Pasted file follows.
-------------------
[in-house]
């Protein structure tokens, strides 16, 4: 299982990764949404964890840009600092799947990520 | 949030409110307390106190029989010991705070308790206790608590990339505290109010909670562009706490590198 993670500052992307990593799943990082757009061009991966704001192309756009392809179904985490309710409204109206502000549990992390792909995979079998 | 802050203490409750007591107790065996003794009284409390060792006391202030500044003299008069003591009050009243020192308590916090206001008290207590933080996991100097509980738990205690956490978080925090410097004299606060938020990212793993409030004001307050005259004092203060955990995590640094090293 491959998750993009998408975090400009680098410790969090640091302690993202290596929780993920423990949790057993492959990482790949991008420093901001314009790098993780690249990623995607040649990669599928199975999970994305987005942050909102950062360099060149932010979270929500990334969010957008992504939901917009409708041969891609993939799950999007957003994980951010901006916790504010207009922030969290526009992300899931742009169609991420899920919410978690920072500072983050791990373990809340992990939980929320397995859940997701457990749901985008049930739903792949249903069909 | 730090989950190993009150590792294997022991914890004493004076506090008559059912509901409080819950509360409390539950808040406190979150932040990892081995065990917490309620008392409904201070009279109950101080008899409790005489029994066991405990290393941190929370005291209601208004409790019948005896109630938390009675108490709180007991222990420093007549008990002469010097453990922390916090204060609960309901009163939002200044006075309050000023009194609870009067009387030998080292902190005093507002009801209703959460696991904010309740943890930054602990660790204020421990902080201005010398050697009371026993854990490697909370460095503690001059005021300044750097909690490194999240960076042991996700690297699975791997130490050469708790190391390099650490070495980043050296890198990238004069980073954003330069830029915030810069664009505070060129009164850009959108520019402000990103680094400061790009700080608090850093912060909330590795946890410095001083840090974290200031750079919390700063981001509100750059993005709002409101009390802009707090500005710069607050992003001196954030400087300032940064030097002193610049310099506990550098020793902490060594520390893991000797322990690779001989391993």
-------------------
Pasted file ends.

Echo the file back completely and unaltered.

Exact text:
[in-house]
């Protein structure tokens, strides 16, 4: 299982990764949404964890840009600092799947990520 | 949030409110307390106190029989010991705070308790206790608590990339505290109010909670562009706490590198 993670500052992307990593799943990082757009061009991966704001192309756009392809179904985490309710409204109206502000549990992390792909995979079998 | 802050203490409750007591107790065996003794009284409390060792006391202030500044003299008069003591009050009243020192308590916090206001008290207590933080996991100097509980738990205690956490978080925090410097004299606060938020990212793993409030004001307050005259004092203060955990995590640094090293 491959998750993009998408975090400009680098410790969090640091302690993202290596929780993920423990949790057993492959990482790949991008420093901001314009790098993780690249990623995607040649990669599928199975999970994305987005942050909102950062360099060149932010979270929500990334969010957008992504939901917009409708041969891609993939799950999007957003994980951010901006916790504010207009922030969290526009992300899931742009169609991420899920919410978690920072500072983050791990373990809340992990939980929320397995859940997701457990749901985008049930739903792949249903069909 | 730090989950190993009150590792294997022991914890004493004076506090008559059912509901409080819950509360409390539950808040406190979150932040990892081995065990917490309620008392409904201070009279109950101080008899409790005489029994066991405990290393941190929370005291209601208004409790019948005896109630938390009675108490709180007991222990420093007549008990002469010097453990922390916090204060609960309901009163939002200044006075309050000023009194609870009067009387030998080292902190005093507002009801209703959460696991904010309740943890930054602990660790204020421990902080201005010398050697009371026993854990490697909370460095503690001059005021300044750097909690490194999240960076042991996700690297699975791997130490050469708790190391390099650490070495980043050296890198990238004069980073954003330069830029915030810069664009505070060129009164850009959108520019402000990103680094400061790009700080608090850093912060909330590795946890410095001083840090974290200031750079919390700063981001509100750059993005709002409101009390802009707090500005710069607050992003001196954030400087300032940064030097002193610049310099506990550098020793902490060594520390893991000797322990690779001989391993």